Oswald Chambers – God’s Workmanship (Christian devotional)
Oswald Chambers playlist: http://www.youtube.com/view_play_list?p=10F140787559EB2B
Link to my “Christian Devotional Readings” Facebook page: https://www.facebook.com/pages/Christian-Devotional-Readings/196846270398160?ref=hl
My Utmost For His Highest, his best-known book, has been continuously in print in the United States since 1935 and remains in the top ten titles of the religious book bestseller list with millions of copies in print. It has become a Christian classic.
Luke 11:24-26 New American Standard Bible (NASB)
24 “When the unclean spirit goes out of a man, it passes through waterless places seeking rest, and not finding any, it says, ‘I will return to my house from which I came.’ 25 And when it comes, it finds it swept and put in order. 26 Then it goes and takes along seven other spirits more evil than itself, and they go in and live there; and the last state of that man becomes worse than the first.”
Oswald Chambers (1874-1917) was born July 24, 1874, in Aberdeen, Scotland. Converted in his teen years under the ministry of Charles Haddon Spurgeon, he studied art and archaeology at the University of Edinburgh before answering a call from God to the Christian ministry. He then studied theology at Dunoon College. From 1906-1910 he conducted an itinerant Bible-teaching ministry in the United States, the United Kingdom, and Japan.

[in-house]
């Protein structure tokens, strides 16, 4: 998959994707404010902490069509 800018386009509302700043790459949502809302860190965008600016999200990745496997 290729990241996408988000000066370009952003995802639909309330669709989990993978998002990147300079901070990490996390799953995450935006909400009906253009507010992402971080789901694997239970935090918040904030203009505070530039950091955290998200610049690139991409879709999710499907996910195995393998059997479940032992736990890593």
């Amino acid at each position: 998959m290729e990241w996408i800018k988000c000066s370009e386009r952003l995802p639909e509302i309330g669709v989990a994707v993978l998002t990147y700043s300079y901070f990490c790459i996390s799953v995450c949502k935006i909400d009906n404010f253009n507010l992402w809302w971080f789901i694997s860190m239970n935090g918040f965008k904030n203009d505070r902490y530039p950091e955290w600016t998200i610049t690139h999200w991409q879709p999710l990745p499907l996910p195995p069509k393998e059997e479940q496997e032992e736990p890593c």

In 1910, Chambers married Gertrude Hobbs. They had one daughter, Kathleen.
In 1911 he founded and became principal of the Bible Training College in Clapham, London, where he lectured until the school was closed in 1915 because of World War I. In October 1915 he sailed for Zeitoun, Egypt (near Cairo), where he ministered to troops from Australia and New Zealand as a YMCA chaplain. He died there November 15, 1917, following surgery for a ruptured appendix.
Although Oswald Chambers wrote only one book, Baffled to Fight Better, more than thirty titles bear his name. With this one exception, published works were compiled by Mrs. Chambers, a court stenographer, from her verbatim shorthand notes of his messages taken during their seven years of marriage. For half a century following her husband’s death she labored to give his words to the world.